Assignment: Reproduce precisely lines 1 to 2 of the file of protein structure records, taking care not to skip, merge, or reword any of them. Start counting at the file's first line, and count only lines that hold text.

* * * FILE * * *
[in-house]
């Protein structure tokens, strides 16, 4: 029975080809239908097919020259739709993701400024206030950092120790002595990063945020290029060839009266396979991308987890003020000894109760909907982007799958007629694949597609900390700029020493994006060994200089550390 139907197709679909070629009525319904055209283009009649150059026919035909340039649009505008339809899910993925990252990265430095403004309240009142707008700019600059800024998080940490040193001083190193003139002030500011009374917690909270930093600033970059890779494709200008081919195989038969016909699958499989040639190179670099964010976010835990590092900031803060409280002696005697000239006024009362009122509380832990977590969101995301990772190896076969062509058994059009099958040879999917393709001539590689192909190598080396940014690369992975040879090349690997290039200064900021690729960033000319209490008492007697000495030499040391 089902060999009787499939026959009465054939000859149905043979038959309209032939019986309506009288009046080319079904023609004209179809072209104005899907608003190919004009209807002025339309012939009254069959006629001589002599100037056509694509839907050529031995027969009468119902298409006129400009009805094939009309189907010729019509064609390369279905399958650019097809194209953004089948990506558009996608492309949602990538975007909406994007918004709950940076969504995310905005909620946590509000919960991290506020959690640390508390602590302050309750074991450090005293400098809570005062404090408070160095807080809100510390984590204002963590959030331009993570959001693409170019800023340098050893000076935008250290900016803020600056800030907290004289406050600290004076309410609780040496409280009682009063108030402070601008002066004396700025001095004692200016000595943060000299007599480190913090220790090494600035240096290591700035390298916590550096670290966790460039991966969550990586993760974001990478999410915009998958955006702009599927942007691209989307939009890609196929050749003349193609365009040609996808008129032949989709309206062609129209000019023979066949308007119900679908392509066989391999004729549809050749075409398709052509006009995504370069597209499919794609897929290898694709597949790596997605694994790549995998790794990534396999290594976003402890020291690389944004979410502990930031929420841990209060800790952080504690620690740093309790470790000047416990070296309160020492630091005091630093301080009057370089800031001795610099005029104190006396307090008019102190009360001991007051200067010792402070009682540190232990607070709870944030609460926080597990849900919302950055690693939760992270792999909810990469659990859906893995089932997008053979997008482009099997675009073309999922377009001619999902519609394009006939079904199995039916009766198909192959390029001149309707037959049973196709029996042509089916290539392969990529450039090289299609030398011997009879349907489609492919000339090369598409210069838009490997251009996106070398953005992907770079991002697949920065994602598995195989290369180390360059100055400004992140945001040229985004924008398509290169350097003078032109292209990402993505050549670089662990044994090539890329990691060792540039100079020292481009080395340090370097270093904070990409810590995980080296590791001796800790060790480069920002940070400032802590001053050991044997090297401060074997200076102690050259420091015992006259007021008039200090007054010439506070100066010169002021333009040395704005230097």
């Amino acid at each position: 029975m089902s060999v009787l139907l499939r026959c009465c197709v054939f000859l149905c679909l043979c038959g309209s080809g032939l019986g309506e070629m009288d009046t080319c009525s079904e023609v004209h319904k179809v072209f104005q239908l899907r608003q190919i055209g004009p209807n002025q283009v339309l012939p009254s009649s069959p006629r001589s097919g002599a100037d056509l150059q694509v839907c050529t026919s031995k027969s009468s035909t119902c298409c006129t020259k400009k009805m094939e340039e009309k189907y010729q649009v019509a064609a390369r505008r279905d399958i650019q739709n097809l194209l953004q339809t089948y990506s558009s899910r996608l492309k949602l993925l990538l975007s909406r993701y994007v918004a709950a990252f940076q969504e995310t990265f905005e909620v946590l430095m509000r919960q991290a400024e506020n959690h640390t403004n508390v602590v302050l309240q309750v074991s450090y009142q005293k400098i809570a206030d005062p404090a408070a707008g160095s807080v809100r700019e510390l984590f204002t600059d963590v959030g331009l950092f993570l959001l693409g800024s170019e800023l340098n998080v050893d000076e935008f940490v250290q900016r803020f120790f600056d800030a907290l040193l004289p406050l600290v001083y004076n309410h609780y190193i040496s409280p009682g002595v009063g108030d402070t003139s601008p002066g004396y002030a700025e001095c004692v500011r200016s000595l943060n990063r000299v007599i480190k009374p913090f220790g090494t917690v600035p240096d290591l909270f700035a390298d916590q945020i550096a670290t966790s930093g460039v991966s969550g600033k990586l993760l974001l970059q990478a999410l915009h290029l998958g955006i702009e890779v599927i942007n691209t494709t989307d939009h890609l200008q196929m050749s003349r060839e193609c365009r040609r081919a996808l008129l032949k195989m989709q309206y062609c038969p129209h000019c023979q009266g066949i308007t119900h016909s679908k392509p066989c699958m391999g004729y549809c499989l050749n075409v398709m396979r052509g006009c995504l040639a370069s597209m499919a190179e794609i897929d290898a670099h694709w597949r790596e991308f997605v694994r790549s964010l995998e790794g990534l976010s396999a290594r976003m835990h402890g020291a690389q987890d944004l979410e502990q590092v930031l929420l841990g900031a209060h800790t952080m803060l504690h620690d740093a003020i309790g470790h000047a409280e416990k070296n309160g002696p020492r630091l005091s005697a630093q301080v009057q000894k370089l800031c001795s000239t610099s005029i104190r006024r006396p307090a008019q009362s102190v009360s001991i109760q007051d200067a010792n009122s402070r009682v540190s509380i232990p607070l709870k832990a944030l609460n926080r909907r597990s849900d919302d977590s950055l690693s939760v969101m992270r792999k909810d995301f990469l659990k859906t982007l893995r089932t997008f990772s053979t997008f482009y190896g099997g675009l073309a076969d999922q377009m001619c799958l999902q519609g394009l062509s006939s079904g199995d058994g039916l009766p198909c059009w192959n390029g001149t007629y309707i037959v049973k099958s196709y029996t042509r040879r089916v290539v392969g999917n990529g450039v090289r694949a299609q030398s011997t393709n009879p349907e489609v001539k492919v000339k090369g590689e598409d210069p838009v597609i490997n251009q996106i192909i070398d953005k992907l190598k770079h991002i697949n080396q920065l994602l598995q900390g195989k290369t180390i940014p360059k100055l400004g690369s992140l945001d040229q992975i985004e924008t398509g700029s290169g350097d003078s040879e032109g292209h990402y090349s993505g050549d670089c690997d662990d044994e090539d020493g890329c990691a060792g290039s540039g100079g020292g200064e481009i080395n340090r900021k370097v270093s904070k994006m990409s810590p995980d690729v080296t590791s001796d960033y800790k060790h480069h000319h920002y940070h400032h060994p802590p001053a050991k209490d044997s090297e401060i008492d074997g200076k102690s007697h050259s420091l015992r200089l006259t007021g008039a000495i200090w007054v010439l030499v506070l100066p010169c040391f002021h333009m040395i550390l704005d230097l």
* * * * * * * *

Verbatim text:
[in-house]
């Protein structure tokens, strides 16, 4: 029975080809239908097919020259739709993701400024206030950092120790002595990063945020290029060839009266396979991308987890003020000894109760909907982007799958007629694949597609900390700029020493994006060994200089550390 139907197709679909070629009525319904055209283009009649150059026919035909340039649009505008339809899910993925990252990265430095403004309240009142707008700019600059800024998080940490040193001083190193003139002030500011009374917690909270930093600033970059890779494709200008081919195989038969016909699958499989040639190179670099964010976010835990590092900031803060409280002696005697000239006024009362009122509380832990977590969101995301990772190896076969062509058994059009099958040879999917393709001539590689192909190598080396940014690369992975040879090349690997290039200064900021690729960033000319209490008492007697000495030499040391 089902060999009787499939026959009465054939000859149905043979038959309209032939019986309506009288009046080319079904023609004209179809072209104005899907608003190919004009209807002025339309012939009254069959006629001589002599100037056509694509839907050529031995027969009468119902298409006129400009009805094939009309189907010729019509064609390369279905399958650019097809194209953004089948990506558009996608492309949602990538975007909406994007918004709950940076969504995310905005909620946590509000919960991290506020959690640390508390602590302050309750074991450090005293400098809570005062404090408070160095807080809100510390984590204002963590959030331009993570959001693409170019800023340098050893000076935008250290900016803020600056800030907290004289406050600290004076309410609780040496409280009682009063108030402070601008002066004396700025001095004692200016000595943060000299007599480190913090220790090494600035240096290591700035390298916590550096670290966790460039991966969550990586993760974001990478999410915009998958955006702009599927942007691209989307939009890609196929050749003349193609365009040609996808008129032949989709309206062609129209000019023979066949308007119900679908392509066989391999004729549809050749075409398709052509006009995504370069597209499919794609897929290898694709597949790596997605694994790549995998790794990534396999290594976003402890020291690389944004979410502990930031929420841990209060800790952080504690620690740093309790470790000047416990070296309160020492630091005091630093301080009057370089800031001795610099005029104190006396307090008019102190009360001991007051200067010792402070009682540190232990607070709870944030609460926080597990849900919302950055690693939760992270792999909810990469659990859906893995089932997008053979997008482009099997675009073309999922377009001619999902519609394009006939079904199995039916009766198909192959390029001149309707037959049973196709029996042509089916290539392969990529450039090289299609030398011997009879349907489609492919000339090369598409210069838009490997251009996106070398953005992907770079991002697949920065994602598995195989290369180390360059100055400004992140945001040229985004924008398509290169350097003078032109292209990402993505050549670089662990044994090539890329990691060792540039100079020292481009080395340090370097270093904070990409810590995980080296590791001796800790060790480069920002940070400032802590001053050991044997090297401060074997200076102690050259420091015992006259007021008039200090007054010439506070100066010169002021333009040395704005230097």